Today, the close interlinkage between human wellbeing and environmental sustainability is indisputable. In this sense, sustainable wellbeing requires us to develop coherent and integrated social and climate policies. Such eco-social policies, as Ian Gough puts it in his latest book, need to “simultaneously and explicitly pursue both equity/justice and sustainability/sufficiency goals.” In view of this, social policy will need to be mobilized in order to trim the social cost that a transition to a green economy will require, as radical changes to our accumulation regime are a necessity in order for us to stay within our planetary boundaries.
In the early/mid-20th century, under Fordism, a strong complementarity between social and economic policy in the developed countries existed, which resulted in a sharp increase in social spending with positive social consequences accompanied by a high level of aggregate demand, steep economic growth, and macroeconomic stability. Yet, with the emergence and ascendancy of neoliberalism throughout the last two decades of the 20th century, which came with its attachment to austerity and fiscal discipline, social policy was re-conceptualised as a hurdle and framed as an obstacle to sustained capital accumulation – despite all evidence that it had paved the way for the market system to flourish for decades. It was as if social policy and the concept of sustainability were taken as fundamentally conflicting and, in the extreme, mutually exclusive.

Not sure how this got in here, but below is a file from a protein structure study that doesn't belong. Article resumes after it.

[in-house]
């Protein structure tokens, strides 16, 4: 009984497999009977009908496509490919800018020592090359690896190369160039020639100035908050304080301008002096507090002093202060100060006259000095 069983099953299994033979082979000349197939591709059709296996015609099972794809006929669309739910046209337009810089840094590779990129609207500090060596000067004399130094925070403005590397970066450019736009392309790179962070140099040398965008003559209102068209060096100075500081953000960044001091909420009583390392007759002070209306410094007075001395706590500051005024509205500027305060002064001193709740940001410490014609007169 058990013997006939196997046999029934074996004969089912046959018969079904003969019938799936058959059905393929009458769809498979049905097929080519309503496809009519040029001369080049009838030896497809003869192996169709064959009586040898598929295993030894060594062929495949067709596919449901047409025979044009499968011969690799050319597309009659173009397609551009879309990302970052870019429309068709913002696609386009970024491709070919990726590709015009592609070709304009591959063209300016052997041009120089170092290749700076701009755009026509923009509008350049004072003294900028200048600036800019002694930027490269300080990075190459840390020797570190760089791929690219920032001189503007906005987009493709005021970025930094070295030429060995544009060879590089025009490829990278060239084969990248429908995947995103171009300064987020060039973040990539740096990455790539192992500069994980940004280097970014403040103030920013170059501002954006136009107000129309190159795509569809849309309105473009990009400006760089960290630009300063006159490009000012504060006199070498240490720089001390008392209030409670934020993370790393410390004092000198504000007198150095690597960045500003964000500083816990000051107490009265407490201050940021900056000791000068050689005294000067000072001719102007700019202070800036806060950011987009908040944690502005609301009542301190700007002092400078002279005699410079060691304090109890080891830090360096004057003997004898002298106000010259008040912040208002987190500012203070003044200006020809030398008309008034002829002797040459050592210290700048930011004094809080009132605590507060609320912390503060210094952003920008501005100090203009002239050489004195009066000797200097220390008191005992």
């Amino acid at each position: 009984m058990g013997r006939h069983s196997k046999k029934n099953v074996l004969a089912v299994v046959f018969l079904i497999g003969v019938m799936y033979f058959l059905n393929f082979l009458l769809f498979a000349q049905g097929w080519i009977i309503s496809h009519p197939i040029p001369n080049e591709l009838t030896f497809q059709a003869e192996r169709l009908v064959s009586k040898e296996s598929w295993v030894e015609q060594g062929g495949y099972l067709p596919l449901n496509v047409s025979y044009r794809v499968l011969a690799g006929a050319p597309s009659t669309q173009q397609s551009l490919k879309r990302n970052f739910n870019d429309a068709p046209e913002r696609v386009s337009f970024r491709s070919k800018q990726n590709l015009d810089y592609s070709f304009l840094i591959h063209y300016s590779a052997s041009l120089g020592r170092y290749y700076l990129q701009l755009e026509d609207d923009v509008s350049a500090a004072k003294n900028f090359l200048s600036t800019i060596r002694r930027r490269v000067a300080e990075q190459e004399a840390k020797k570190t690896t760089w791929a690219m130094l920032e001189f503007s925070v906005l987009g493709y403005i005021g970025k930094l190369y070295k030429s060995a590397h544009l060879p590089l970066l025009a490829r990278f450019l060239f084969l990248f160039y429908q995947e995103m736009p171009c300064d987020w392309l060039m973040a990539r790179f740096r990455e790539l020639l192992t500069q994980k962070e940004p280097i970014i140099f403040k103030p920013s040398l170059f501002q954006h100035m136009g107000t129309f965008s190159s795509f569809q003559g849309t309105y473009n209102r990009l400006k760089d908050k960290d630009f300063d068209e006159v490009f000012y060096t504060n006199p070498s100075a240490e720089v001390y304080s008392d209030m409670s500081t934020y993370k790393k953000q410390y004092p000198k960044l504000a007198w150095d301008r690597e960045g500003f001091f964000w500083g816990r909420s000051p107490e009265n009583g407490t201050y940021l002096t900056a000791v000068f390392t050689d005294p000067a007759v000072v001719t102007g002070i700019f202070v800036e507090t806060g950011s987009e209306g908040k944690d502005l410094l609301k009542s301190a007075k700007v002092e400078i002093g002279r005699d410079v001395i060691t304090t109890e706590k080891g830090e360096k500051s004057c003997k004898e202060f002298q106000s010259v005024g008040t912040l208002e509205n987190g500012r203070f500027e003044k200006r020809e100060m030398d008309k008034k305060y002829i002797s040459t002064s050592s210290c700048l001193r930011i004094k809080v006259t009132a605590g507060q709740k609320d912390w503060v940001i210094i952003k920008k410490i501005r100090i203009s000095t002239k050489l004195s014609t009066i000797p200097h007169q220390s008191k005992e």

Four decades of neoliberalism later, it has become apparent that austerity policies have ravaged public service provision through severe budget cuts and waves of privatization. Structural changes within welfare regimes have translated into broken social protection schemes that need fixing. Financial markets have taken over, providing private health insurance, fully funded pension schemes, student loans, and consumer credit to offset low and stagnating earnings and cutbacks in welfare benefits. This shift in social policy in the advanced economies has not stopped new blueprints for social policy to emerge in the Global South, where welfare regimes took too long to surface. Yet today they remain fragile and mostly limited to microcredit and state-sponsored cash transfer schemes, targeting poor and low-income families. As the backbone of social policy in the developing world, they have contributed to increasing monetization, strengthening the market-nexus and fostering financial inclusion.
Social policy, predominantly in the form of cash benefits, now serves as collateral for accessing the financial sector, especially loans. As collateral, it becomes an asset that guarantees loan payment and reduces the risk of default. Thus, a regular income flow ensured by the state in the form of retirement pensions, and all sorts of cash transfers (whether conditional or not) establishes a new link with the financial sector via debt and the acquisition of a growing range of financial products. Through public income transfer programs, social policy solves the problem of adverse selection. Therefore, it acts with a double strategy: risk reduction for creditors and expansion of access for debtors, now belonging to the logic of financialized accumulation. It is important to emphasise, consequently, that the efforts of newly independent nations in the 1960s and 1970s to introduce universal social policies – notably health and education provisioning systems – as part of several African countries’ nation-building strategy, have not been accomplished yet.